by Carl Nelson (August 2019)
Soir Bleu, Edward Hopper, 1914
I’m choosing to revel in it. Perversely
taking pleasure as it all goes to shit.
I’ve always loved decline, and at times the pratfalls.
Like Paris, always playful, always spring,
my diminution blossoms as a ruin
suggesting more valorous times, more full-blooded existence
with marvels from whitened, unruly hair
and magic from bony, arthritic hands.
My blather has never been better,
and my absurdity supreme.
My deluded, nonsensical neurons howl.
I see me perform before them all
with hooded brow and scowl. A tie, and
a crisp white shirt too, of course,
spotted with soup. With all the wisdom I’ve gained
and lost but still project, I’m bound to be fantastical.
Suffice to say, I may feel differently
gumming my peas and slurping my drool,
with the poop pooling in my shoes
and squishing as I walk. Nevertheless,
I remain upbeat about doing Lear.
Portrait of an Old Man, Egon Schiele, 1916
Knowledge Lines and Graveyard Flowers (Liver Spots)
Old people drift off
like the next phrase in a poem,
garbled and drunk with sleep.
Their lives can barely keep their eyes open.
I saw an old woman in a rest home once,
who fell asleep during lunch, mid-bite,
with her fork halfway to her mouth.
I’d thought she’d died, but…nope.
Our joints swell with rust.
We begin to leak and drip.
Probably the least modern thing we will become
is inconvenient. We understand.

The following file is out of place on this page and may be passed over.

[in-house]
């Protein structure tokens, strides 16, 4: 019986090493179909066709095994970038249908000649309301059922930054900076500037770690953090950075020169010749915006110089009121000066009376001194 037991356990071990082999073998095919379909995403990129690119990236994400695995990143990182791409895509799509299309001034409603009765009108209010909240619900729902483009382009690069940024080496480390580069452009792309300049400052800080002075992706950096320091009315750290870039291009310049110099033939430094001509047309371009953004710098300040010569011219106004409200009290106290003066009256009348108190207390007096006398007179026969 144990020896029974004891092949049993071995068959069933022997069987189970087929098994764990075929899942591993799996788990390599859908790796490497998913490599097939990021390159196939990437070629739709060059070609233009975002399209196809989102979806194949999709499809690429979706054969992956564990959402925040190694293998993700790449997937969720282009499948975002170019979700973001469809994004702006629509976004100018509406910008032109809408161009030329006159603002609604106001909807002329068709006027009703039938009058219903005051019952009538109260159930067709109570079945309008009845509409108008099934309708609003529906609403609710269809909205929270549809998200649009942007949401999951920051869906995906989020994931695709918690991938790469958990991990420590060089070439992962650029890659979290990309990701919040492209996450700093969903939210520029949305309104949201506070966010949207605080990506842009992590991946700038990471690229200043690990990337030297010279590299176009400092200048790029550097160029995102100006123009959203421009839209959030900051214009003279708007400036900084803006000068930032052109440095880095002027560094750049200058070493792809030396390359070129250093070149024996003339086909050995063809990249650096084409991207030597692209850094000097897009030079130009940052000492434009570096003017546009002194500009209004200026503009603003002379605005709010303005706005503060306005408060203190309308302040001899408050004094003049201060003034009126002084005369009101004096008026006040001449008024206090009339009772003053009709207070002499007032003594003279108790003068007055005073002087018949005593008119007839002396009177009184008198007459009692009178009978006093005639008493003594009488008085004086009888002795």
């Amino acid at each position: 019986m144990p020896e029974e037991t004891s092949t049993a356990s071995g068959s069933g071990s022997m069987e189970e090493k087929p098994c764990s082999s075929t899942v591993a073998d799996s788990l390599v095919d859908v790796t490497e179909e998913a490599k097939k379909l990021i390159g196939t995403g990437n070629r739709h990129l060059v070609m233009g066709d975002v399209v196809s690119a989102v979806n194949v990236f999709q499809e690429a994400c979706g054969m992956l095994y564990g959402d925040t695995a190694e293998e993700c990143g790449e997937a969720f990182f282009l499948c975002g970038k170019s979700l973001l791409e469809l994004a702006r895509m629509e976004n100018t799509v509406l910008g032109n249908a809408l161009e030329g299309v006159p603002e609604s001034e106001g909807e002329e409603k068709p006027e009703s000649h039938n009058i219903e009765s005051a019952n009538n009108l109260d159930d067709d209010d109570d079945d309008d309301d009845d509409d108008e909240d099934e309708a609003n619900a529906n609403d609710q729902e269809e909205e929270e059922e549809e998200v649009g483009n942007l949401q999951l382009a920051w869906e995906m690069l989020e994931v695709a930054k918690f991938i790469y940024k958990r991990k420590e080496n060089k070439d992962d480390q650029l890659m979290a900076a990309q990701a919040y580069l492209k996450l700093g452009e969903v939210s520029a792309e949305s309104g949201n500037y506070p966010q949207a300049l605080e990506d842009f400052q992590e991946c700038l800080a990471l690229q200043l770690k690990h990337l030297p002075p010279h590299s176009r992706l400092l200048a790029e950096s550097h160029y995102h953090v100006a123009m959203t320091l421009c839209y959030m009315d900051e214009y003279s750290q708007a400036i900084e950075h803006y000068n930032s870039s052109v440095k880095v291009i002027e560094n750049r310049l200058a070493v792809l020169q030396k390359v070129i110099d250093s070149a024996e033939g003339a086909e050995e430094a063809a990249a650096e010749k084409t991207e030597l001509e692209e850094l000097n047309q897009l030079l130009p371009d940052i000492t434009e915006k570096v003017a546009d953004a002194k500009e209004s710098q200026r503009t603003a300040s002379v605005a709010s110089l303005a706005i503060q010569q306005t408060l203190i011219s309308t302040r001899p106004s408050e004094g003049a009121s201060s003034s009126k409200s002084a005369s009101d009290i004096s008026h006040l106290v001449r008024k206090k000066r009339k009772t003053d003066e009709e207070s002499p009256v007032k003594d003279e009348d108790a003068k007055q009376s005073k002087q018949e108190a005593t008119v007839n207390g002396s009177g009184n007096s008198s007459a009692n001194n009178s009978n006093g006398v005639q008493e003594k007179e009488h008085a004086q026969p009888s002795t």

We understand inconvenience.
The old begin to look
more and more like the dead.
And we, who haven’t much time to speak of,
aren’t in any hurry to get where we’re going—
while you can’t get caught up.
Ironic, isn’t it? But
the end is out there. We all find it.
“Goodbye,” is possibly the truest word ever spoken.
No one I know has gone back on it.
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Carl Nelson has recently finished his book, The Poet’s (40 Pound) Weight Loss Plan, comprised of instructional prose and poetry. Using his method he is walking forty pounds lighter with normal fasting glucose levels and not snoring at night, while currently working on a second volume of Self-Help Poetry: (With a Catchy Title to Come). He lives in Belpre, Ohio where he considers existence while walking his ginger dachshund, Tater Tot. Read about the author and his newest book here.
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